Antagonizing fragile X

Illustration of chromosomes

Nearly three decades ago, an Emory-led international team identified fragile X syndrome as the most common inherited cause of intellectual disability.

Emory human genetics chair Stephen Warren and his colleagues discovered the mutated gene on the X chromosome that causes this disorder. The scientists helped develop a screening test for fragile X and have been studying it ever since.

But until now there has been no treatment. That may soon change. Along with four other medical centers, Emory is participating in a phase 2 clinical trial that will test a targeted drug therapy for fragile X syndrome. The randomized, double-blind study has 32 adult participants from 18 to 50 years, who have fragile X syndrome. A second study will continue testing the most effective dose of the drug against a placebo in 28 participants.

In the United States, fragile X syndrome is the most commonly known cause of autism, accounting for 2% to 5% of cases. It affects approximately 1 in 4,000 males and 1 in 8,000 females, in addition to many more unknown carriers of the mutation. A premutation of the gene is present in 1 in 800 males and 1 in 260 females.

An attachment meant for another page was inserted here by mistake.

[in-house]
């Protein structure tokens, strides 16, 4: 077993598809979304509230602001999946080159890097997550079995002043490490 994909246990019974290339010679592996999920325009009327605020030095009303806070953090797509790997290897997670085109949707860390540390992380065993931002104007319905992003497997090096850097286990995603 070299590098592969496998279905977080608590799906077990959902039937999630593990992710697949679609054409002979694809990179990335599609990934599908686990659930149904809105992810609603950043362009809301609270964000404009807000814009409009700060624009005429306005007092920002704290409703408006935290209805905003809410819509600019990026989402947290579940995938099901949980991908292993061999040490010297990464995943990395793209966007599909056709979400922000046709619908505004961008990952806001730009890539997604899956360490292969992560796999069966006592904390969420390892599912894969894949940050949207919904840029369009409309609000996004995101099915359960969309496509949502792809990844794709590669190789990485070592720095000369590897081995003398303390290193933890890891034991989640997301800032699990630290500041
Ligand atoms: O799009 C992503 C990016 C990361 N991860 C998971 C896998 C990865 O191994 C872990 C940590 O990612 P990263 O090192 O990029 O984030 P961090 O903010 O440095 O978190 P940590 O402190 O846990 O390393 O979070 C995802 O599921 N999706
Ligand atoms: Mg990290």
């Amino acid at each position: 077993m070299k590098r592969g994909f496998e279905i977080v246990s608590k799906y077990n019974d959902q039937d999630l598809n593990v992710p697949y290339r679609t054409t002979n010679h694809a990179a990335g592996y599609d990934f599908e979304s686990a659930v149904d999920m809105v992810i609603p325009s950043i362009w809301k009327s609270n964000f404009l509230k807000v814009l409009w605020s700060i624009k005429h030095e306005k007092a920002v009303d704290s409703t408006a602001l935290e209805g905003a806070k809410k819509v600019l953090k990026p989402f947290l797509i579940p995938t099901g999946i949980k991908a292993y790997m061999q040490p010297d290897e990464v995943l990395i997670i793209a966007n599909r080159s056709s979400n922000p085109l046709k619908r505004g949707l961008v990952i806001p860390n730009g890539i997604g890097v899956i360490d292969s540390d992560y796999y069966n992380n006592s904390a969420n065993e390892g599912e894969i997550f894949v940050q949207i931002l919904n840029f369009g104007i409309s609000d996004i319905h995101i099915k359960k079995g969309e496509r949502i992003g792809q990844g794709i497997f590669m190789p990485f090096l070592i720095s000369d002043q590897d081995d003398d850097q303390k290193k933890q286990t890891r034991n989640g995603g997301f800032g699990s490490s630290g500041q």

Warren and others have learned that the genetic mutation inhibits the production of a protein, FMRP, which regulates the amount of other proteins produced in the brain. Scientists have since discovered that the absence of this protein leads to the overproduction of synaptic proteins triggered by the activity of mGluR5, a glutamate receptor that is part of the brain’s signaling mechanism. The absence of this protein results in the complex learning and behavior problems of fragile X syndrome.

“The drug we are testing is an mGluR5 antagonist, which puts a brake on the mGluR5 activity and may improve learning and cognition,” says Emory geneticist Jeannie Visootsak, the study’s principal investigator. “In mouse and fruit fly models, we were able to improve cognition with an mGluR5 antagonist.”

Last year, researchers conducted a phase 1 trial of the drug in adults without fragile X syndrome, noting no serious adverse events. The current trial will assess safety as well as efficacy.

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